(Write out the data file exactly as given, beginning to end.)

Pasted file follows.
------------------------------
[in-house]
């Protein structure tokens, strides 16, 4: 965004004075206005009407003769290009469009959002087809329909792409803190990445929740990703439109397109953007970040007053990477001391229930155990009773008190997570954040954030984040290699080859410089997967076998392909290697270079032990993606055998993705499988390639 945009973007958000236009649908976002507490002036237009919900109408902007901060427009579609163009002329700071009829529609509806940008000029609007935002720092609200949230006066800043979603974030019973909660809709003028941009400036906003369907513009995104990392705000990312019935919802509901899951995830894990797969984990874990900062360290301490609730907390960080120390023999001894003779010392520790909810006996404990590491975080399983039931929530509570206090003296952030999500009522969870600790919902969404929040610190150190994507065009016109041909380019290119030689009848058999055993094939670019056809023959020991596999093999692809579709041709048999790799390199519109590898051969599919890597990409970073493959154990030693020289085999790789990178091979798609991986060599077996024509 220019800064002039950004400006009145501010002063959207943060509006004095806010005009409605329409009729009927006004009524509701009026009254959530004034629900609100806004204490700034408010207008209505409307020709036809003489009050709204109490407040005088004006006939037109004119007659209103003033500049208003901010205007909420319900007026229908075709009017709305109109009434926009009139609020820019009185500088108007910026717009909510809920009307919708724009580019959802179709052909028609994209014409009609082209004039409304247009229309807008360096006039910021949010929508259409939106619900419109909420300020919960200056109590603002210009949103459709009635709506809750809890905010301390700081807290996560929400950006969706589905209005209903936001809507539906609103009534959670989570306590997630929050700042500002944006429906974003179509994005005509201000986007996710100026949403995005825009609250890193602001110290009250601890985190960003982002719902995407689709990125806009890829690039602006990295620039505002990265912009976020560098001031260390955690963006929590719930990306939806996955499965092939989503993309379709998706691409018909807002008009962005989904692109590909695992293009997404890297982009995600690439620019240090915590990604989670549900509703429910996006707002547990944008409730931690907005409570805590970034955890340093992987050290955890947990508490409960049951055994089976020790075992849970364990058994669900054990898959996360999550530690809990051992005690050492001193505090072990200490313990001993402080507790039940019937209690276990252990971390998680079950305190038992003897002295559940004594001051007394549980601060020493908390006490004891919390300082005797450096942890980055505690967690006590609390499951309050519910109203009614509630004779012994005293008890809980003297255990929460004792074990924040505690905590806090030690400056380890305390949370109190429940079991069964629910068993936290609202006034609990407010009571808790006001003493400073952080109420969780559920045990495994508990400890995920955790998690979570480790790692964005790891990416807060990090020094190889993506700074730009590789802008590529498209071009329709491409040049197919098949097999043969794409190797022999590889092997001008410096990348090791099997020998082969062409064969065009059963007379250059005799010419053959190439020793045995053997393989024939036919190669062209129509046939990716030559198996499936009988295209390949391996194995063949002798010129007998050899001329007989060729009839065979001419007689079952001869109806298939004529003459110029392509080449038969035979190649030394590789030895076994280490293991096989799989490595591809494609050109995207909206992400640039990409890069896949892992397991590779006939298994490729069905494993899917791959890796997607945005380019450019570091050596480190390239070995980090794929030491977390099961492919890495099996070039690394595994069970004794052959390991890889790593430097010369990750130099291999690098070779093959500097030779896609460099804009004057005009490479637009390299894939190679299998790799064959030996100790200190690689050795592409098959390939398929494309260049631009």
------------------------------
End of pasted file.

[in-house]
């Protein structure tokens, strides 16, 4: 965004004075206005009407003769290009469009959002087809329909792409803190990445929740990703439109397109953007970040007053990477001391229930155990009773008190997570954040954030984040290699080859410089997967076998392909290697270079032990993606055998993705499988390639 945009973007958000236009649908976002507490002036237009919900109408902007901060427009579609163009002329700071009829529609509806940008000029609007935002720092609200949230006066800043979603974030019973909660809709003028941009400036906003369907513009995104990392705000990312019935919802509901899951995830894990797969984990874990900062360290301490609730907390960080120390023999001894003779010392520790909810006996404990590491975080399983039931929530509570206090003296952030999500009522969870600790919902969404929040610190150190994507065009016109041909380019290119030689009848058999055993094939670019056809023959020991596999093999692809579709041709048999790799390199519109590898051969599919890597990409970073493959154990030693020289085999790789990178091979798609991986060599077996024509 220019800064002039950004400006009145501010002063959207943060509006004095806010005009409605329409009729009927006004009524509701009026009254959530004034629900609100806004204490700034408010207008209505409307020709036809003489009050709204109490407040005088004006006939037109004119007659209103003033500049208003901010205007909420319900007026229908075709009017709305109109009434926009009139609020820019009185500088108007910026717009909510809920009307919708724009580019959802179709052909028609994209014409009609082209004039409304247009229309807008360096006039910021949010929508259409939106619900419109909420300020919960200056109590603002210009949103459709009635709506809750809890905010301390700081807290996560929400950006969706589905209005209903936001809507539906609103009534959670989570306590997630929050700042500002944006429906974003179509994005005509201000986007996710100026949403995005825009609250890193602001110290009250601890985190960003982002719902995407689709990125806009890829690039602006990295620039505002990265912009976020560098001031260390955690963006929590719930990306939806996955499965092939989503993309379709998706691409018909807002008009962005989904692109590909695992293009997404890297982009995600690439620019240090915590990604989670549900509703429910996006707002547990944008409730931690907005409570805590970034955890340093992987050290955890947990508490409960049951055994089976020790075992849970364990058994669900054990898959996360999550530690809990051992005690050492001193505090072990200490313990001993402080507790039940019937209690276990252990971390998680079950305190038992003897002295559940004594001051007394549980601060020493908390006490004891919390300082005797450096942890980055505690967690006590609390499951309050519910109203009614509630004779012994005293008890809980003297255990929460004792074990924040505690905590806090030690400056380890305390949370109190429940079991069964629910068993936290609202006034609990407010009571808790006001003493400073952080109420969780559920045990495994508990400890995920955790998690979570480790790692964005790891990416807060990090020094190889993506700074730009590789802008590529498209071009329709491409040049197919098949097999043969794409190797022999590889092997001008410096990348090791099997020998082969062409064969065009059963007379250059005799010419053959190439020793045995053997393989024939036919190669062209129509046939990716030559198996499936009988295209390949391996194995063949002798010129007998050899001329007989060729009839065979001419007689079952001869109806298939004529003459110029392509080449038969035979190649030394590789030895076994280490293991096989799989490595591809494609050109995207909206992400640039990409890069896949892992397991590779006939298994490729069905494993899917791959890796997607945005380019450019570091050596480190390239070995980090794929030491977390099961492919890495099996070039690394595994069970004794052959390991890889790593430097010369990750130099291999690098070779093959500097030779896609460099804009004057005009490479637009390299894939190679299998790799064959030996100790200190690689050795592409098959390939398929494309260049631009």